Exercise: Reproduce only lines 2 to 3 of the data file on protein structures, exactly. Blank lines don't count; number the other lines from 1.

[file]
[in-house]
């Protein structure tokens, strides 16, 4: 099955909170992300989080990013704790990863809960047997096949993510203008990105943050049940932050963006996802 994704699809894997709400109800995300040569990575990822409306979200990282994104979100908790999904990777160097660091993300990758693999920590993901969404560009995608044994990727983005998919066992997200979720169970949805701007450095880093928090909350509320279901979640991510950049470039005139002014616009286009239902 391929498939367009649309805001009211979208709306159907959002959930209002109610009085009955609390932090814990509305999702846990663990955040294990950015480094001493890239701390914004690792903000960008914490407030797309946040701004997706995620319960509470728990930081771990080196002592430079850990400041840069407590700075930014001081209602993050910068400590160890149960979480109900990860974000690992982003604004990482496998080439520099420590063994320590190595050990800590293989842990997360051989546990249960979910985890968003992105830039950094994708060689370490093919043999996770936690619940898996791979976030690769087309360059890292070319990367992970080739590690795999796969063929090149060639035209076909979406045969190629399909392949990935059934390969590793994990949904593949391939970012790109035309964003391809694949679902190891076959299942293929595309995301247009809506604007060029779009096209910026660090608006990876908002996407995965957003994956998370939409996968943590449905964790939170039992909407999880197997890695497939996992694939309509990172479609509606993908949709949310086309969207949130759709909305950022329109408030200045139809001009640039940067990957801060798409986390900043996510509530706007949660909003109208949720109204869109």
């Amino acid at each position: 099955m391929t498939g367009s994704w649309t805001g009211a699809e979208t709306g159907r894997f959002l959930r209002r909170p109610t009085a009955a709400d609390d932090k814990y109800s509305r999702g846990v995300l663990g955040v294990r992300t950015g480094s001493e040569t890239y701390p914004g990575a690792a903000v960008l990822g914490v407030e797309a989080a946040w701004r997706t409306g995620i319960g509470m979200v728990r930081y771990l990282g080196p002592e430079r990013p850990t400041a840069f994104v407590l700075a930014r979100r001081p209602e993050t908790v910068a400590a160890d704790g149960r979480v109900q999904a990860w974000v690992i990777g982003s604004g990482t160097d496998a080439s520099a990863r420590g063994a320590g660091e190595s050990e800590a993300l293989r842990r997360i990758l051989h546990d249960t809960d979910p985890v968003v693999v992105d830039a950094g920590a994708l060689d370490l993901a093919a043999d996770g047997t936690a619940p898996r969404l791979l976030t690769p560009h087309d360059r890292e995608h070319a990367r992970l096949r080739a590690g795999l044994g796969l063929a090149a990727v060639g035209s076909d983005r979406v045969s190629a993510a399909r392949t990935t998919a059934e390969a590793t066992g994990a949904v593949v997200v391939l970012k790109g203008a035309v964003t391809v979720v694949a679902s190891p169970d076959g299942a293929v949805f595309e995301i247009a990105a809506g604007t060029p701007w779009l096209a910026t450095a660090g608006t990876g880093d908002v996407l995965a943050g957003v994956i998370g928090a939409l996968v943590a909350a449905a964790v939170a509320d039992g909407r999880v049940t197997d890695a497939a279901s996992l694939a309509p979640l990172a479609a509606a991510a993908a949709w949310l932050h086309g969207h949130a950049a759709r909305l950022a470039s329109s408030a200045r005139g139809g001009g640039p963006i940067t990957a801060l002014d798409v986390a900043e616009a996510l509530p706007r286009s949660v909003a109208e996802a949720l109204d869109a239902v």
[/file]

């Protein structure tokens, strides 16, 4: 099955909170992300989080990013704790990863809960047997096949993510203008990105943050049940932050963006996802 994704699809894997709400109800995300040569990575990822409306979200990282994104979100908790999904990777160097660091993300990758693999920590993901969404560009995608044994990727983005998919066992997200979720169970949805701007450095880093928090909350509320279901979640991510950049470039005139002014616009286009239902 391929498939367009649309805001009211979208709306159907959002959930209002109610009085009955609390932090814990509305999702846990663990955040294990950015480094001493890239701390914004690792903000960008914490407030797309946040701004997706995620319960509470728990930081771990080196002592430079850990400041840069407590700075930014001081209602993050910068400590160890149960979480109900990860974000690992982003604004990482496998080439520099420590063994320590190595050990800590293989842990997360051989546990249960979910985890968003992105830039950094994708060689370490093919043999996770936690619940898996791979976030690769087309360059890292070319990367992970080739590690795999796969063929090149060639035209076909979406045969190629399909392949990935059934390969590793994990949904593949391939970012790109035309964003391809694949679902190891076959299942293929595309995301247009809506604007060029779009096209910026660090608006990876908002996407995965957003994956998370939409996968943590449905964790939170039992909407999880197997890695497939996992694939309509990172479609509606993908949709949310086309969207949130759709909305950022329109408030200045139809001009640039940067990957801060798409986390900043996510509530706007949660909003109208949720109204869109």
């Amino acid at each position: 099955m391929t498939g367009s994704w649309t805001g009211a699809e979208t709306g159907r894997f959002l959930r209002r909170p109610t009085a009955a709400d609390d932090k814990y109800s509305r999702g846990v995300l663990g955040v294990r992300t950015g480094s001493e040569t890239y701390p914004g990575a690792a903000v960008l990822g914490v407030e797309a989080a946040w701004r997706t409306g995620i319960g509470m979200v728990r930081y771990l990282g080196p002592e430079r990013p850990t400041a840069f994104v407590l700075a930014r979100r001081p209602e993050t908790v910068a400590a160890d704790g149960r979480v109900q999904a990860w974000v690992i990777g982003s604004g990482t160097d496998a080439s520099a990863r420590g063994a320590g660091e190595s050990e800590a993300l293989r842990r997360i990758l051989h546990d249960t809960d979910p985890v968003v693999v992105d830039a950094g920590a994708l060689d370490l993901a093919a043999d996770g047997t936690a619940p898996r969404l791979l976030t690769p560009h087309d360059r890292e995608h070319a990367r992970l096949r080739a590690g795999l044994g796969l063929a090149a990727v060639g035209s076909d983005r979406v045969s190629a993510a399909r392949t990935t998919a059934e390969a590793t066992g994990a949904v593949v997200v391939l970012k790109g203008a035309v964003t391809v979720v694949a679902s190891p169970d076959g299942a293929v949805f595309e995301i247009a990105a809506g604007t060029p701007w779009l096209a910026t450095a660090g608006t990876g880093d908002v996407l995965a943050g957003v994956i998370g928090a939409l996968v943590a909350a449905a964790v939170a509320d039992g909407r999880v049940t197997d890695a497939a279901s996992l694939a309509p979640l990172a479609a509606a991510a993908a949709w949310l932050h086309g969207h949130a950049a759709r909305l950022a470039s329109s408030a200045r005139g139809g001009g640039p963006i940067t990957a801060l002014d798409v986390a900043e616009a996510l509530p706007r286009s949660v909003a109208e996802a949720l109204d869109a239902v």